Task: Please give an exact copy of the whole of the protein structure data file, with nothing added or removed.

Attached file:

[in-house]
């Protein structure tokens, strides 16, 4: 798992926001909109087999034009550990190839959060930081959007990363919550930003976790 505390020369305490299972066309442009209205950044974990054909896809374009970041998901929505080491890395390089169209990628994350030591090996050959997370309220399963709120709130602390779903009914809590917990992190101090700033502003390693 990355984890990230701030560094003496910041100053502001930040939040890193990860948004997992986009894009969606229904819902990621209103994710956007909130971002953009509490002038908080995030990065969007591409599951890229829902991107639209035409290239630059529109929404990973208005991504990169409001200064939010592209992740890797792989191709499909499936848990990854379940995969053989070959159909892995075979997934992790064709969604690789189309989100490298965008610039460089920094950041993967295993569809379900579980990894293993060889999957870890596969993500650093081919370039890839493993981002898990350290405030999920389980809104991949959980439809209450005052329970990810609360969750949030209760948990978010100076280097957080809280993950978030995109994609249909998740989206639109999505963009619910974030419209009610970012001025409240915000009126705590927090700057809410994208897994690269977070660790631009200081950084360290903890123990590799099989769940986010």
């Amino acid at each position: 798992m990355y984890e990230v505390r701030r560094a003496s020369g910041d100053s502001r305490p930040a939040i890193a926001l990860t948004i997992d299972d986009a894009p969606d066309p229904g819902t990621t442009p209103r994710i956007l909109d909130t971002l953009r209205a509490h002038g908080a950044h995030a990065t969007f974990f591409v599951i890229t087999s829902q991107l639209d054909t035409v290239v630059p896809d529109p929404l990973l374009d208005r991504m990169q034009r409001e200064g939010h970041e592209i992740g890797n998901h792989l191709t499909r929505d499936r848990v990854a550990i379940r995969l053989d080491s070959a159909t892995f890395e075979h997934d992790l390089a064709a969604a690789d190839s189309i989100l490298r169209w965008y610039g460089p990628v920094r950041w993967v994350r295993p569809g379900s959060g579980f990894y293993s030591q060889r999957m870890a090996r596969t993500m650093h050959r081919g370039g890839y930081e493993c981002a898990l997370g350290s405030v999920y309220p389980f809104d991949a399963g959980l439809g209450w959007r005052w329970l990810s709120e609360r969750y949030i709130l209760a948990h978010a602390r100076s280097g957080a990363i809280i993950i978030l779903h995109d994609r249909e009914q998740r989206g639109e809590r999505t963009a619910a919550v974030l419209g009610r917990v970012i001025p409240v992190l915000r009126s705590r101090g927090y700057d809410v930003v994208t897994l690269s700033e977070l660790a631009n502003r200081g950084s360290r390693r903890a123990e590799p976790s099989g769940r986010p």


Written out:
[in-house]
């Protein structure tokens, strides 16, 4: 798992926001909109087999034009550990190839959060930081959007990363919550930003976790 505390020369305490299972066309442009209205950044974990054909896809374009970041998901929505080491890395390089169209990628994350030591090996050959997370309220399963709120709130602390779903009914809590917990992190101090700033502003390693 990355984890990230701030560094003496910041100053502001930040939040890193990860948004997992986009894009969606229904819902990621209103994710956007909130971002953009509490002038908080995030990065969007591409599951890229829902991107639209035409290239630059529109929404990973208005991504990169409001200064939010592209992740890797792989191709499909499936848990990854379940995969053989070959159909892995075979997934992790064709969604690789189309989100490298965008610039460089920094950041993967295993569809379900579980990894293993060889999957870890596969993500650093081919370039890839493993981002898990350290405030999920389980809104991949959980439809209450005052329970990810609360969750949030209760948990978010100076280097957080809280993950978030995109994609249909998740989206639109999505963009619910974030419209009610970012001025409240915000009126705590927090700057809410994208897994690269977070660790631009200081950084360290903890123990590799099989769940986010």
């Amino acid at each position: 798992m990355y984890e990230v505390r701030r560094a003496s020369g910041d100053s502001r305490p930040a939040i890193a926001l990860t948004i997992d299972d986009a894009p969606d066309p229904g819902t990621t442009p209103r994710i956007l909109d909130t971002l953009r209205a509490h002038g908080a950044h995030a990065t969007f974990f591409v599951i890229t087999s829902q991107l639209d054909t035409v290239v630059p896809d529109p929404l990973l374009d208005r991504m990169q034009r409001e200064g939010h970041e592209i992740g890797n998901h792989l191709t499909r929505d499936r848990v990854a550990i379940r995969l053989d080491s070959a159909t892995f890395e075979h997934d992790l390089a064709a969604a690789d190839s189309i989100l490298r169209w965008y610039g460089p990628v920094r950041w993967v994350r295993p569809g379900s959060g579980f990894y293993s030591q060889r999957m870890a090996r596969t993500m650093h050959r081919g370039g890839y930081e493993c981002a898990l997370g350290s405030v999920y309220p389980f809104d991949a399963g959980l439809g209450w959007r005052w329970l990810s709120e609360r969750y949030i709130l209760a948990h978010a602390r100076s280097g957080a990363i809280i993950i978030l779903h995109d994609r249909e009914q998740r989206g639109e809590r999505t963009a619910a919550v974030l419209g009610r917990v970012i001025p409240v992190l915000r009126s705590r101090g927090y700057d809410v930003v994208t897994l690269s700033e977070l660790a631009n502003r200081g950084s360290r390693r903890a123990e590799p976790s099989g769940r986010p």